Healthcare science staff working in neurophysiology investigate the function of the central and peripheral nervous system to diagnose and manage a range of neurological and non-neurological disorders. 

You'll work with a diverse group of patients from babies and young children to adults of all ages.

Life in neurophysiology

You’ll play a vital role in diagnosing and managing neurological disorders that affect many people, for example epilepsy, which affects around 1% of the UK population.

You’ll also play an important role in diagnosing and monitoring of people who have a disorder affecting the brain, such as encephalitis, meningitis and stroke

Teamwork and collaboration will be key skills as you’ll work alongside other healthcare professionals, including doctors specialising in neurologyneurosurgery or intensive care and other workforce such as nursesallied health professionals and healthcare scientists.

You’ll work across many hospital departments and settings including general wards, emergency department, intensive care and operating theatres; as well as working within community settings.

Typically, you’ll conduct:

  • EEG (electroencephalography) - a recording of the electrical activity of the brain from the scalp, which is mainly used in the diagnosis and monitoring of epilepsy
  • evoked potentials - these are potentials produced by the brain in response to specific stimuli, for example a flashing light. Evoked potentials are used in the diagnosis of various conditions including multiple sclerosis.
  • EMG (electromyography) and NCS (nerve conduction studies) - these assess the function of the nerves and muscles within the body. Carpal Tunnel Syndrome is commonly diagnosed using NCS. EMG is used in conditions affecting nerve and muscle function including myasthenia gravis and motor neurone disease

Ellyn Payton

Specialist clinical physiologist, neurophysiology
I liked the idea that I could help people and make a difference without being as hands on as a nurse.

How much can I earn?

You’ll be employed on a national pay and conditions system called Agenda for Change (AfC). 

There are nine pay bands and below are examples of the pay band you’ll be on, depending on your role within neurophysiology: 

  • healthcare science assistant – B2/3
  • healthcare science associate – B4
  • healthcare science practitioner – B5
  • clinical scientist – B6/7/8a
  • consultant clinical scientist – B8a-d

How about the benefits?

  • make a difference
  • flexible and part-time working
  • high income early in your career
  • work anywhere in the world
  • excellent pension scheme
  • good holiday entitlement
  • NHS discounts in shops and restaurants

How to become a clinical scientist in neurophysiology

Starting your career in neurophysiology might be easier than you think. You could undertake study at university or find an apprenticeship that takes you straight into a job.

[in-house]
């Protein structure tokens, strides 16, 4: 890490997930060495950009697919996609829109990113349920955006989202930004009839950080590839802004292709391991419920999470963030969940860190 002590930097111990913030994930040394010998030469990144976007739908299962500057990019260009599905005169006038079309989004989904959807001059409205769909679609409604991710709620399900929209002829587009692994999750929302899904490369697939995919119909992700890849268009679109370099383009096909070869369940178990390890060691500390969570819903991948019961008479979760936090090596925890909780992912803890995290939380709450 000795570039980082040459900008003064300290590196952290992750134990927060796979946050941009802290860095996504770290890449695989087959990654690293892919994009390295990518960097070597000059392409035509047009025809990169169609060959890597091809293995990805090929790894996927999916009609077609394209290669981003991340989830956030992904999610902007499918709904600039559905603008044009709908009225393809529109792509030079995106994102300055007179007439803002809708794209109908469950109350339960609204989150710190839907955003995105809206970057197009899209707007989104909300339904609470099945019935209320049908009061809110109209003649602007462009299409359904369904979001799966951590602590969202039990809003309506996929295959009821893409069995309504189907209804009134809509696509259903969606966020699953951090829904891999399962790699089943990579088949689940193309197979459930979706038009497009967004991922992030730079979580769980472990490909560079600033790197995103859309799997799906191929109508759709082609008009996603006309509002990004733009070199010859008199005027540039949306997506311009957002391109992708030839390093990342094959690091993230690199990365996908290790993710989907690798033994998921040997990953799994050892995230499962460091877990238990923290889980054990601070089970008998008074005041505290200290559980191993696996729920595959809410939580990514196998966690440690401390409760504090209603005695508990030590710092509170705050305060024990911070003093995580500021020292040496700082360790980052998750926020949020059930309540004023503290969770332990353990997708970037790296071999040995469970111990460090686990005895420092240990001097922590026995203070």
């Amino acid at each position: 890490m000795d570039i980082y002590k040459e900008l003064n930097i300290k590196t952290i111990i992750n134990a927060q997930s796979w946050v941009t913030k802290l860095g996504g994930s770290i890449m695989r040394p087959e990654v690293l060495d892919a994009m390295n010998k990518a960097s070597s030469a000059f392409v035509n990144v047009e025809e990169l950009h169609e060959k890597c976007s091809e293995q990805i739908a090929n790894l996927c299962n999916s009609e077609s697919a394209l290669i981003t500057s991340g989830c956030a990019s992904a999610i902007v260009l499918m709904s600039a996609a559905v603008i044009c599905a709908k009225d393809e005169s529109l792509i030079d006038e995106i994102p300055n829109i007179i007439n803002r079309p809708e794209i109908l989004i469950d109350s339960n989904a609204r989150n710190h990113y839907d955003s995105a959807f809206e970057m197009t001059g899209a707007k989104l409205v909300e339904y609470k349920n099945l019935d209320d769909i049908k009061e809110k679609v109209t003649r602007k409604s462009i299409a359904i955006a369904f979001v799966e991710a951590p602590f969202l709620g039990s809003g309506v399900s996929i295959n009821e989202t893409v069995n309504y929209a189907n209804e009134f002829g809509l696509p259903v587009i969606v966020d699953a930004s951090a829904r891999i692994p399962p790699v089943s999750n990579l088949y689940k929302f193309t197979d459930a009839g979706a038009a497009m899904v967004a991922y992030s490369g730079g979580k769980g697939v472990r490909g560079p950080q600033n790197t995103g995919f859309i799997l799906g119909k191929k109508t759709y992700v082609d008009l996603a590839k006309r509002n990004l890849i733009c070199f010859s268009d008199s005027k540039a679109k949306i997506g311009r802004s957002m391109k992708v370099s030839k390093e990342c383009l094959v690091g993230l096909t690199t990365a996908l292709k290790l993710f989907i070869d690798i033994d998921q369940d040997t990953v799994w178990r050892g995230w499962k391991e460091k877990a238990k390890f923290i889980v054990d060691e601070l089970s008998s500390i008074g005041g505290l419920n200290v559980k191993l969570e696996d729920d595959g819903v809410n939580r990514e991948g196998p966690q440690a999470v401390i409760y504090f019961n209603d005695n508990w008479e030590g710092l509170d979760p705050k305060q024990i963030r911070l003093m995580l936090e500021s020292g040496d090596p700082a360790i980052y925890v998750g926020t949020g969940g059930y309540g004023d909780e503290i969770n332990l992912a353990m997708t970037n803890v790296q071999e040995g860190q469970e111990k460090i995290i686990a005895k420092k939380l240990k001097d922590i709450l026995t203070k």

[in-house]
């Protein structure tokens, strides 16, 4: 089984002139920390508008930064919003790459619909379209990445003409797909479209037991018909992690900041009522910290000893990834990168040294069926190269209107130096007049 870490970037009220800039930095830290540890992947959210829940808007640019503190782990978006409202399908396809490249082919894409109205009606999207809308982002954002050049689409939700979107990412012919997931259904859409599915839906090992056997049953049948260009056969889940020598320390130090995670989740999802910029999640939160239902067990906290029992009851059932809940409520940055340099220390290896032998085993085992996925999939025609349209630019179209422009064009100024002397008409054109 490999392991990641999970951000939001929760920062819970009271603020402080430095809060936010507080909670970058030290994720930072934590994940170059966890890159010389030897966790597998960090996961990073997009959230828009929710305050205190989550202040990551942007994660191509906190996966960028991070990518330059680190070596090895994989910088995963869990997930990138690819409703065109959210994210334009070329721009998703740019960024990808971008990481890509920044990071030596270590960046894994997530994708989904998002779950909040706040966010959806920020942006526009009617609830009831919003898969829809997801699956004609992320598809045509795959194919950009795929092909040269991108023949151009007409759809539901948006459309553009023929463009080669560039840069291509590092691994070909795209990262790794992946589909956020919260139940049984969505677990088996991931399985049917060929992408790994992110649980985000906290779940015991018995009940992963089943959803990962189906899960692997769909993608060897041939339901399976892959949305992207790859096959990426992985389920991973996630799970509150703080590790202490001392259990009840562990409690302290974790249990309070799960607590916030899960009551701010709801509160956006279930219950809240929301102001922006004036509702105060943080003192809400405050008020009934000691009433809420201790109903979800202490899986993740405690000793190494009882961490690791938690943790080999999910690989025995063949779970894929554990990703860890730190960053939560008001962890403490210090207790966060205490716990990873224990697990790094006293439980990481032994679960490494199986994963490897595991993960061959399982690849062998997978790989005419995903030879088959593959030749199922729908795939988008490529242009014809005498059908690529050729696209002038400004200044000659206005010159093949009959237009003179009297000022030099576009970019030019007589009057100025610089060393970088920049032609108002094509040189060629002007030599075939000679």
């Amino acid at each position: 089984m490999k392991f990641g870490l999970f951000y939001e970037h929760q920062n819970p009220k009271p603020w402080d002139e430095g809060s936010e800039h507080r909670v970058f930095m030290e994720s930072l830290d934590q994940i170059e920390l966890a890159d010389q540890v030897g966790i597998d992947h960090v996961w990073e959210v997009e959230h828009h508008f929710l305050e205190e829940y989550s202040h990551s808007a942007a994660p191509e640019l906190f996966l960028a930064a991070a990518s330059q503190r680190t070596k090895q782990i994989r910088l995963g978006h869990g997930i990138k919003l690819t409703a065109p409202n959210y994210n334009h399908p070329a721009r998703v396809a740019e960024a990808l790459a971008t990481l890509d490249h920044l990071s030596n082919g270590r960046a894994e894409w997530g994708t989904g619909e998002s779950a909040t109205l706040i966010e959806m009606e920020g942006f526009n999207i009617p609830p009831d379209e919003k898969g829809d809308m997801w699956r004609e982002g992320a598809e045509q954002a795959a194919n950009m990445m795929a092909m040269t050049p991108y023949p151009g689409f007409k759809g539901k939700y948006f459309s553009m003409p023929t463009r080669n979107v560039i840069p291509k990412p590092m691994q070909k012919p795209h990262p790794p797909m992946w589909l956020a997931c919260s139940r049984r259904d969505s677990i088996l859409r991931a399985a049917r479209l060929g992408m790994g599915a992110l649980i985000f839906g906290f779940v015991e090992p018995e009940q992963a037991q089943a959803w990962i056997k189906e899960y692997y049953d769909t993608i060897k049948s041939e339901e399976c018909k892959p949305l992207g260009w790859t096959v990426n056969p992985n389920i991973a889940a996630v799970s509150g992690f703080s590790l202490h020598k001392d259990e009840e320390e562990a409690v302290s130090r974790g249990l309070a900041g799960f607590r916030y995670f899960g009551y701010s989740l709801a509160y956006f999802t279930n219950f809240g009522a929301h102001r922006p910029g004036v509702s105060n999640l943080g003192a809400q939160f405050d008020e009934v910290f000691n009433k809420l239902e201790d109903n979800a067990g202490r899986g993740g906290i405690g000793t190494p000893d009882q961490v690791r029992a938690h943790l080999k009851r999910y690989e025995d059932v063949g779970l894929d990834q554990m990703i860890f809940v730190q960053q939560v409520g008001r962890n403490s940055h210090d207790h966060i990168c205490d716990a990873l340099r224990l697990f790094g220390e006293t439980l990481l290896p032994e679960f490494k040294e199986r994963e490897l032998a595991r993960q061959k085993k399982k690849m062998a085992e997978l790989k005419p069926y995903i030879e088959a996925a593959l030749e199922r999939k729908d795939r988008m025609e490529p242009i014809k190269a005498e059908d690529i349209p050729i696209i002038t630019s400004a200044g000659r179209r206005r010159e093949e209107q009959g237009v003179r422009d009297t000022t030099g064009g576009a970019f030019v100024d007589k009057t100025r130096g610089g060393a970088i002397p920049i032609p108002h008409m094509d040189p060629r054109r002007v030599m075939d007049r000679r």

There are a wide variety of entry levels into neurophysiology such as assistant or level 2 apprenticeships, associate practitioner roles, level 4 apprenticeships. If you’re already a registered and experienced healthcare scientist, there are degrees, Master’s degrees and Higher Specialist Scientist Training.  

See our How to become a healthcare science professional page for the details.

Must-have skills

  • excellent communication skills to manage a wide range of relationships with colleagues, patients and their families  
  • emotional resilience, a calm temperament and the ability to work well under pressure  
  • teamwork and the capacity to lead multidisciplinary teams  
  • problem-solving and diagnostic skills  
  • outstanding organisational ability and effective decision-making skills  
  • first-class time and resource management for the benefit of patients

Entry requirements

There are several different ways to start your career in neurophysiology, depending on your experience and qualifications.


You could look for an entry level job/level 2 apprenticeship – typically GCSEs 9-4/A-C in maths, English and a science. If an apprenticeship feels right for you, you’ll need 5 GCSEs at 9-4/A-C (or equivalent) including maths, English and science or Level 2 Diploma in Healthcare Science to start a level 4 apprenticeship.

Associate practitioner

An associate practitioner role is another route to a career in biomedical science. You’ll likely require foundation degree, or equivalent experience with training and experience to NVQ level 3.

Degree-level qualification

A level 6 apprenticeship or degree course require relevant level 3 qualifications, for example three A-levels (including at least one science subject) or an Access to higher education course. 


To start the Scientist Training Programme, you’ll need a 1st or 2:1 in relevant first degree or relevant higher degree and 2:2 in any subject. Higher Specialist Scientist Training is available for registered clinical scientists or senior biomedical scientists with relevant MSc or specialist diploma.

Where a career in neurophysiology will take you

As you gain experience, and with further training, you’ll be able to apply for vacancies in areas such as further specialisation, management, research and teaching. 

Other roles that may interest you

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